PHNO HEADLINE NEWS EARLY THIS WEEK
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VELOSO BIDS FINAL FAREWELL; LAST MINUTE CLEMENCY PLEA REJECTED


VELOSO ON THEIR MIND President Aquino asks Indonesia’s President Joko Widodo to spare the life of Filipino Mary Jane Veloso after the plenary session of the 26th Asean summit in Kuala Lumpur. AP
 - Led by the hand through a scrum of reporters to the Indonesian island prison of Nusakambangan, the 6-year-old boy looked confused and frightened as he made one of his final visits to his mother before her execution.
During the visit, Filipino maid Mary Jane Veloso gently explained to 6-year-old Mark Darren and her second son, 12-year-old Mark Daniel, that she would not be coming home. “She tried to explain again,” Agence France-Presse quoted Veloso’s elder sister Marites Veloso-Laurente as saying during an interview in Cilacap, the port town that is the gateway to the island. “If Mama does not come home, just think Mama is in heaven.”  She could go as early as Tuesday, with an Indonesian district court rejecting on Monday a second appeal of her death sentence for drug trafficking. Charles Jose, spokesman for the Department of Foreign Affairs (DFA), said the Sleman District Court denied Veloso’s second appeal in accordance with the Indonesian Supreme Court’s rule that “only one appeal is allowed.” He said the Philippine Embassy in Jakarta had confirmed the rejection of the appeal that the Philippine government had brought on Veloso’s behalf. Veloso’s Indonesian lawyer, Agus Salim, also confirmed that the appeal had been rejected. He said the Philippine Embassy in Jakarta had confirmed the rejection of the appeal that the Philippine government had brought on Veloso’s behalf. Veloso’s Indonesian lawyer, Agus Salim, also confirmed that the appeal had been rejected. Rejection confirmed  Indonesian President Joko Widodo rejected the last-minute appeal of President Benigno Aquino III to spare the life of Filipino worker Mary Jane Veloso. Communications Secretary Herminio Coloma Jr. said Widodo relayed to the Philippine government that there is "no basis" to stop Veloso's death sentence by a firing squad. Aquino met with Widodo on the sidelines of the 26th Association of Southeast Asian Nations (ASEAN) Leaders’ Summit in Kuala Lumpur on Monday to seek clemency for Veloso, who was convicted on drug offenses.READ MORE...

ALSO Veloso to 6-year-old son: ‘Just think Mama is in heaven’


Family members of Mary Jane Veloso, a Filipino woman on death row for drug offenses, from left to right, father, Cesar, mother Celia, sons Mark Daniel and Mark Darren and sister Marites, walk upon arrival at Wijayapura ferry port to to cross to the prison island of Nusakambangan, in Cilacap, Central Java, Indonesia, Saturday, April 25, 2015. AP
CILACAP, Indonesia — Led by the hand through a scrum of reporters to an Indonesian prison island, the six-year-old Filipino looked confused and frightened as he made one of his final visits to his mother before her execution. During the visit to Nusakambangan Island, Filipina maid Mary Jane Veloso gently explained to six-year-old Mark Darren and her second son, 12-year-old Mark Danielle, that she would not be coming home. “She tried to explain again,” Veloso’s elder sister Marites Veloso-Laurente told AFP during an interview in Cilacap, the port town that is the gateway to the island. “If Mama does not go home, just think Mama is in heaven.” As the clock ticks down on the execution by firing squad of eight foreign drug convicts, heartbroken relatives who have fought for years to save their loved ones are rushing to say final farewells. The convicts, who also include nationals from Australia, Brazil and Nigeria, all recently lost clemency appeals to President Joko Widodo. They could be put to death as soon as Tuesday after they received official notification of their executions at the weekend. Veloso’s two sons travelled with their family — some of whom had never flown — from an impoverished community north of Manila to hear a message almost impossible for them to take in. READ MORE...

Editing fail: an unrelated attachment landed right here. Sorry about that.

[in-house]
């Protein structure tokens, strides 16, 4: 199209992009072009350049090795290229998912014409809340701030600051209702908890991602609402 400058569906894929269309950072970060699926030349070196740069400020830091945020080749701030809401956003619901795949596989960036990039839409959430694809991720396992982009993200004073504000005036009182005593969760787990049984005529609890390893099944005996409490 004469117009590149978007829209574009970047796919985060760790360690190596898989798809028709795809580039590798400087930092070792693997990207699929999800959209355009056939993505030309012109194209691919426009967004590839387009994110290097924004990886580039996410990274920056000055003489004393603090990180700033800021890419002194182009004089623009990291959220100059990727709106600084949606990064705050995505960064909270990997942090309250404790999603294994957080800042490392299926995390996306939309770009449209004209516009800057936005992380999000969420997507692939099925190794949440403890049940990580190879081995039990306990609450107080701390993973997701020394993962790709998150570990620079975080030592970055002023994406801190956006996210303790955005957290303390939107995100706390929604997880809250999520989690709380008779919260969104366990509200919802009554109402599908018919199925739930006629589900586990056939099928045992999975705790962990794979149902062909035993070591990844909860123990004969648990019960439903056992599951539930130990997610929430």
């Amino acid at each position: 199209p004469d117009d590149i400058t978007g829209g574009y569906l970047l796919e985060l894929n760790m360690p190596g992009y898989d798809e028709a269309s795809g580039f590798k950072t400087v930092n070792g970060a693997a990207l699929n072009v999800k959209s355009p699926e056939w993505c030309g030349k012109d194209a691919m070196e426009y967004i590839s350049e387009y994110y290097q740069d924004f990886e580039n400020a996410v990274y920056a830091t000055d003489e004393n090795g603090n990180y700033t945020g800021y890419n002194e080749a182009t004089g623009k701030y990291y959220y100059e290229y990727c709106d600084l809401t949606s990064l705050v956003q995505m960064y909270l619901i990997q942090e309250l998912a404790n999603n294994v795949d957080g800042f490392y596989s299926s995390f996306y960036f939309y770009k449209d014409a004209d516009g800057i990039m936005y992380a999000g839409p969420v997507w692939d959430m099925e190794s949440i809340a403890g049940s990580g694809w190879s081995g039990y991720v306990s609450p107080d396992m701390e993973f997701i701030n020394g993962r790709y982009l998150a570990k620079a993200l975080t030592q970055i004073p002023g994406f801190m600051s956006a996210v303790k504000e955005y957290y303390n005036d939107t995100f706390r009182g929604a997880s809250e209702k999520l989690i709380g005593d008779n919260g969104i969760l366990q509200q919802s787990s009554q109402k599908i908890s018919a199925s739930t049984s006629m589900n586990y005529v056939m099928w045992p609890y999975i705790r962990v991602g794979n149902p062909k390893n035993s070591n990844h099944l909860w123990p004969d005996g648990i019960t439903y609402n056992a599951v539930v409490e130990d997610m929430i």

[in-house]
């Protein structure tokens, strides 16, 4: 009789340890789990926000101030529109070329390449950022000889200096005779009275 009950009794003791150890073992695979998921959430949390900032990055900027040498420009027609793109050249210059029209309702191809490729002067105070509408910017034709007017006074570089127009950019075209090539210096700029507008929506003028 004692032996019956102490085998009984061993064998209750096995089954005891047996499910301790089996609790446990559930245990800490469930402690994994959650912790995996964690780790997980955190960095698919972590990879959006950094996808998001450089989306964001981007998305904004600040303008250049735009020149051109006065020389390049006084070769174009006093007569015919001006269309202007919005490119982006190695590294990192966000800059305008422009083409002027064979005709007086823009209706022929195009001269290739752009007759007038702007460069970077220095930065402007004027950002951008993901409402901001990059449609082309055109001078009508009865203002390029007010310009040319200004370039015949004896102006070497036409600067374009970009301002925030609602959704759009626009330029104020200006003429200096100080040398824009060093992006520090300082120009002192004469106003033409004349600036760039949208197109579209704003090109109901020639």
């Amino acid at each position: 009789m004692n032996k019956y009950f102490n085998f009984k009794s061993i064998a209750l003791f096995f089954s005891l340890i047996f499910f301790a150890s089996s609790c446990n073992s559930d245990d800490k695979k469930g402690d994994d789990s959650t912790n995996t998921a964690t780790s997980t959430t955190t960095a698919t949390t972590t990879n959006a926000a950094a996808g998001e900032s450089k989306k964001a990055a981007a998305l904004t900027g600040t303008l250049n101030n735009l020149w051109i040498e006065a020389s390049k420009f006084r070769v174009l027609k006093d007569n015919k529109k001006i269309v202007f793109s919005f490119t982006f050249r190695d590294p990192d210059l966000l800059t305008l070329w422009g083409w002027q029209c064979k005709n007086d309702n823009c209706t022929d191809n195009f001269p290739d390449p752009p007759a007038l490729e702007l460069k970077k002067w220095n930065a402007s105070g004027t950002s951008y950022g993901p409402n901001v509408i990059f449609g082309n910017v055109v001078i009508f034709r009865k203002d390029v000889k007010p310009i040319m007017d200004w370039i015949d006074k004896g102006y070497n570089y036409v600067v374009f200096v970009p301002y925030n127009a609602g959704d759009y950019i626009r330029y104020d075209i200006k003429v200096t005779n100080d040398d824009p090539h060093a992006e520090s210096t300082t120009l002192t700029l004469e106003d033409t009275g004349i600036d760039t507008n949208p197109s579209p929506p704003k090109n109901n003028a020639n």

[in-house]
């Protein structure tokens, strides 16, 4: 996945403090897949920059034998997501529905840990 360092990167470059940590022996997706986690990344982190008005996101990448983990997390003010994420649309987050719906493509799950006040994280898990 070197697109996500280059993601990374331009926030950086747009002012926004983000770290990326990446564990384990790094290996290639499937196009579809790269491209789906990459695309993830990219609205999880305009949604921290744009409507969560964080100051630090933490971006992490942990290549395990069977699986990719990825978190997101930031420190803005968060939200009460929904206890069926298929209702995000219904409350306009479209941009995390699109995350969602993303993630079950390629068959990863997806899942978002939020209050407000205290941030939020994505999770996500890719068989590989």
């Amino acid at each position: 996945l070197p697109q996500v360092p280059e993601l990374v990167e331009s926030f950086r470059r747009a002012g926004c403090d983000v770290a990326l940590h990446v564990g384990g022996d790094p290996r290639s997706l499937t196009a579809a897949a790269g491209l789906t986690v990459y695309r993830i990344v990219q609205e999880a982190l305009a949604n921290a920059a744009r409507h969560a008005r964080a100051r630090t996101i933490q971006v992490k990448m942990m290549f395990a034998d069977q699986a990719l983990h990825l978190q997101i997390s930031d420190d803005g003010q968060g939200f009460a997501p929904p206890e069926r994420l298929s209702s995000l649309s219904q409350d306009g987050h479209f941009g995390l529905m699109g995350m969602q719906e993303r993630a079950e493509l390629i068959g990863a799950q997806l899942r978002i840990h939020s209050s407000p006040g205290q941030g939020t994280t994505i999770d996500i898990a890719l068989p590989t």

ALSO: How Indonesia carries out executions


Photo from Jawa Poss National Network 
Under Law No. 2/1964 on execution procedures, a prosecutor is tasked with leading an execution. The Attorney General’s Office (AGO) has allocated around Rp 200 million (US$15,500) for the cost of executing each person. Execution procedures 1. Death-row convicts are to be moved to a prison or an isolation cell of a prosecutor’s choosing where he or she will be informed of their execution three days beforehand. At this time, the prosecutor should accept any messages or thoughts the convict would like to convey.  2. The execution must not be made public and should be done as simple as possible unless the president orders otherwise. The convict’s lawyer can attend the execution on request.  3. The provincial police will form a firing squad made up of 12 enlisted officers (Tamtama) and one non-commissioned officer (Bintara) who will be led by a high-ranking officer. The prosecutor will have full authority over the firing squad until the execution is complete. 4. The convict, dressed simply, will be escorted by the police to the designated location of the execution. The convict may also request religious counsel to accompany him or her.  5. Once at the destination, an officer will blindfold the convict unless he or she requests otherwise. The convict may choose to stand, sit or kneel. The convict may also have their hands and feet tied if the prosecutor deems it necessary. READ MORE FROM 6 TO 10 AND MORE......

ALSO: Mary Jane Veloso's recruiter surrenders


The recruiters of overseas worker Mary Jane Veloso, scheduled to be executed by firing squad in Indonesia on Tuesday, April 28,2015, face criminal charges for having framed her. One of the recruiters yielded to authorities on Tuesday.